Digital volt and Amp gauges

Discussion in 'General Electronics Chat' started by Edison, Jun 10, 2005.

  1. Edison

    Thread Starter Member

    Apr 13, 2005
    10
    0
    I was hooking up digital amp meter(0-30 amp DC/Shunt) Also a 0-200 volt digital meter. Both require 5 volt power supply.I have a 5 volt out-put regulator. So hooked up a 9 volt battery through a switch to 5 volt regulator, run shared positve wire and shared ground to both meters. So far so good, both lit up,switch activated both. Then installed 30 amp shunt in-line on positive side of incoming DC from Wind Turbine. Hooked amp meter, one lead to each end of shunt. Hooked Volt meter, positive wire to one end of shunt, negative wire to negative DC wire from turbine. I should back up a step I tried volt meter first, When hooked to battery string it showed 49.6 volts,so I knew that worked. I disconnected leads to battery bank, hooked amp meter leads to shunt, reconnected battery leads and poof! a spark, no amp meter and seconds later no volt meter! What happened? It was disconnected from Wind Turbine at the time so no incoming current, only current it could have read was from the batteries.So if I understand this right it should have showed no amps as no current was flowing. Do I need a diode to just read current going to batteries?..or does it matter?.. Lost again.. This is the wiring diagram I used http://www.lightobject.com/support/PMeter.htm Should the Amp gauge be on On negative side? Should both gauges be on separate 5 volt regulators?..Lots of questions
     
  2. David Bridgen

    Senior Member

    Feb 10, 2005
    278
    0
    For the ammeter to have been damaged it sounds as if you connected it across the battery (as you would the voltmeter.)
    I can't even guess why the voltmeter was damaged too.
     
  3. Brandon

    Senior Member

    Dec 14, 2004
    306
    0

    When in Ameter mode, the resistance is very low in the meter. So if you connect it across a battery, even a 9v can kill it very very easily. Check your fuses first.

    When checking current from the battery you connect the negative ameter probe to the + terminal then put the + ameter probe connect to circuit where the + terminal o the battery normally went. Now you are measuring the current in that particular wire, in this case, it happens to be the current from the battery. If you just connect an ameter between + and - terminal, its like putting a wire short, bam, there goes a fuse.

    If you want a constant current meter, your going to need to make a high resistance shunt off of the battery to permit a small portion of the current to flow into your meter. Based on your shunting ratio, you can find your current, i.e., if you go 100 to 1 on the resistance of the shunt, your current will be 100x what ever you read from the shunt. Just make sure the max current through the shunt won't kill the meter.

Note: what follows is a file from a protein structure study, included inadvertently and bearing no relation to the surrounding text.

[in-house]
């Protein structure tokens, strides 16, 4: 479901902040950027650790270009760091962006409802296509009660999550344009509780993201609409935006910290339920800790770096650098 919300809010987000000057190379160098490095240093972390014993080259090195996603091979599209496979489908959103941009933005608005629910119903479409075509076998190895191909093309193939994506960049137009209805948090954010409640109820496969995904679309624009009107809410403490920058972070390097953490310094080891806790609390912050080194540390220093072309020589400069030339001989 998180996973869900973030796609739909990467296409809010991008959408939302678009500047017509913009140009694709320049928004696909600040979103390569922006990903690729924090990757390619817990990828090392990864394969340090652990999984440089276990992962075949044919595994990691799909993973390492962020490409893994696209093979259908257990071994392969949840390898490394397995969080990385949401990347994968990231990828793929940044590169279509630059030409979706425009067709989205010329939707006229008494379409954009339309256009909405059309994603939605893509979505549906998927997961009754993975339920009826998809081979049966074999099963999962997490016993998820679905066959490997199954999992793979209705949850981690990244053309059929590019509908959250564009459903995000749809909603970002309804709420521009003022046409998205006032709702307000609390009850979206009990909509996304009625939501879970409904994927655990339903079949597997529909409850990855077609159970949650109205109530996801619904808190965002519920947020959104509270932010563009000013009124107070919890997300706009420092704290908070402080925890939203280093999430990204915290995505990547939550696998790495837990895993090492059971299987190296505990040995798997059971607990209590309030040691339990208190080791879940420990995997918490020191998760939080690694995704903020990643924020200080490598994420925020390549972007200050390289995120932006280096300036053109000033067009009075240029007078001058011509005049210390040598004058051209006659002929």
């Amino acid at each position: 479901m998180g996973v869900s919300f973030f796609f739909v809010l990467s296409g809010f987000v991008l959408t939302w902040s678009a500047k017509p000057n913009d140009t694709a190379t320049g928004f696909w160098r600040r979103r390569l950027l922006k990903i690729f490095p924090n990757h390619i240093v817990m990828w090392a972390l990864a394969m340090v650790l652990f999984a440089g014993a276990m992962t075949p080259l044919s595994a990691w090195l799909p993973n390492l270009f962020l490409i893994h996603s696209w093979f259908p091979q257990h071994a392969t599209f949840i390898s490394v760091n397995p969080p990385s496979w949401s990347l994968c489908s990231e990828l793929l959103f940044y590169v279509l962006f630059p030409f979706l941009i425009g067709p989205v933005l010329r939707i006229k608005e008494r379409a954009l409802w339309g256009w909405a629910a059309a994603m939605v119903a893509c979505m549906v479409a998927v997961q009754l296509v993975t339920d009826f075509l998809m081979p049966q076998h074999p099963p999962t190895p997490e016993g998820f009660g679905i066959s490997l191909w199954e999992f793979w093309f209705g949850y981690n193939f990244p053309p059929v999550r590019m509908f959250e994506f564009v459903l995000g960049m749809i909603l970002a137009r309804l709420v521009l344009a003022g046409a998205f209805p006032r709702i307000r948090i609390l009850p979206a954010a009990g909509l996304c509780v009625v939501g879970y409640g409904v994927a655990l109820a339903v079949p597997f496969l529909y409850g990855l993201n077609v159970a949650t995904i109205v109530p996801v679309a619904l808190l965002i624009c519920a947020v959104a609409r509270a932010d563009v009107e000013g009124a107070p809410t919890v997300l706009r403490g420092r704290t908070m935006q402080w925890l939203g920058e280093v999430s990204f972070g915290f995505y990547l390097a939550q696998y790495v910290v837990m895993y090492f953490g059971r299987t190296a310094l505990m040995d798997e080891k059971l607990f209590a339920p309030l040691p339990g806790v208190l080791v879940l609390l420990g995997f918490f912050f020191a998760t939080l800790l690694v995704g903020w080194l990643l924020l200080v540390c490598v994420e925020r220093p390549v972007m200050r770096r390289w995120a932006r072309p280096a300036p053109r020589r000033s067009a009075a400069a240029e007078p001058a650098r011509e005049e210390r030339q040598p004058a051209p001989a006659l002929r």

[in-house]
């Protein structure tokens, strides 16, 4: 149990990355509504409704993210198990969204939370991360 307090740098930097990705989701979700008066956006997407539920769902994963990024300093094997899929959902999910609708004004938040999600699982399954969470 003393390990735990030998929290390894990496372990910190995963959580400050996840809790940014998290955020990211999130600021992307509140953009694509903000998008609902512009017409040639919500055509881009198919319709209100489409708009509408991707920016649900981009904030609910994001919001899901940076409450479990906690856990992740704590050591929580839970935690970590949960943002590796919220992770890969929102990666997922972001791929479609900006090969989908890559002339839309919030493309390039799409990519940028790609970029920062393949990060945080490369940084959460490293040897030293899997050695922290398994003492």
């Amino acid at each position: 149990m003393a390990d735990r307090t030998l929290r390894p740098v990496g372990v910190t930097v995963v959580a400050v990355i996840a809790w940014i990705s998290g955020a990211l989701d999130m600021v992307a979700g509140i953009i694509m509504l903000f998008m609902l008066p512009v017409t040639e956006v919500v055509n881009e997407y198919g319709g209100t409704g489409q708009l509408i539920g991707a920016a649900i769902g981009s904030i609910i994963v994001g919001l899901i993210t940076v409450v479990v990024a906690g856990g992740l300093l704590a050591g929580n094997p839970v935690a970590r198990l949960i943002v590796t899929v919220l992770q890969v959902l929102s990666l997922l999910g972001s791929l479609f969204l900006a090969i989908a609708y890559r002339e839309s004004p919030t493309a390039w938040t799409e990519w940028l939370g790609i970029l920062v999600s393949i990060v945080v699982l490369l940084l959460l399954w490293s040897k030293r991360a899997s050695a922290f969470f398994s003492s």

Also, were you trying to measure up to 30 amps?? The meters I've used usually only can handle up to 5 amps from the ameter input, we're talking the nice Flukes. I usually have to make a 0-1amp shunt and do a little math to find high current.

    There is a good chance that if the meter had no internal current limiting diode, OR you made the mistake of forgetting to put the probe into the correct socket for Ameter mode and voltage mode, (VERY different. Ammetere input res is low, vmeter input res is very very high) If there was no limiting fuse or diode and you put it into the wrong socket, your meter is totally fried, buy a new one. If there is a fuse for the input, just swap it for a new one and you'll be good to go.
     
  4. Edison

    Thread Starter Member

    Apr 13, 2005
    10
    0
    I guess I should have clarified, these are permanet panel meters I was hooking up, not just a test meter. Everything was hooked up according to diagrams. Only thing I maybe should have changed was putting shunt on negative side?. Also I installed shunt in line, not parralell to line. Here is the meter I'm referring to http://cgi.ebay.com/ws/eBayISAPI.dll?ViewI...AMEWA%3AIT&rd=1 Thanks
     
  5. thingmaker3

    Retired Moderator

    May 16, 2005
    5,072
    6

    :( "Shunt" means "bypass" or "parralell."

    Fortunatley, that particular e-bay vendor has several of those meters.
     
  6. Edison

    Thread Starter Member

    Apr 13, 2005
    10
    0


    Ok, Lets get this straight.. In line for example an 'In-line fuse' all the current flows through that fuse. So thats how I installed that shunt,'In -line'. Is that the right way? I think of parralell as running alongside the main line.Which is right?..And also which line..negative or positive?.. Thanks
     
  7. David Bridgen

    Senior Member

    Feb 10, 2005
    278
    0
    This shows how they should be connected.
    The shunt is "in line", i.e. in series with the circuit, and it can be in either the positive lead, as shown, or in the negative lead. The voltmeter is in parallel with the load.

    Without seeing the diagram of the meters it is difficult to say with certainty but I am wondering if the problem may have been the fact that you used a common supply for them.
     
  8. Edison

    Thread Starter Member

    Apr 13, 2005
    10
    0
    I'm coming to the same conclusion. The hook-up was right according to your diagram. Only thing different is instead of going to a load, it was going to a 48 volt bank of batteries.As for the common supply, I presumed that was just for illumination . Thanks
     
Loading...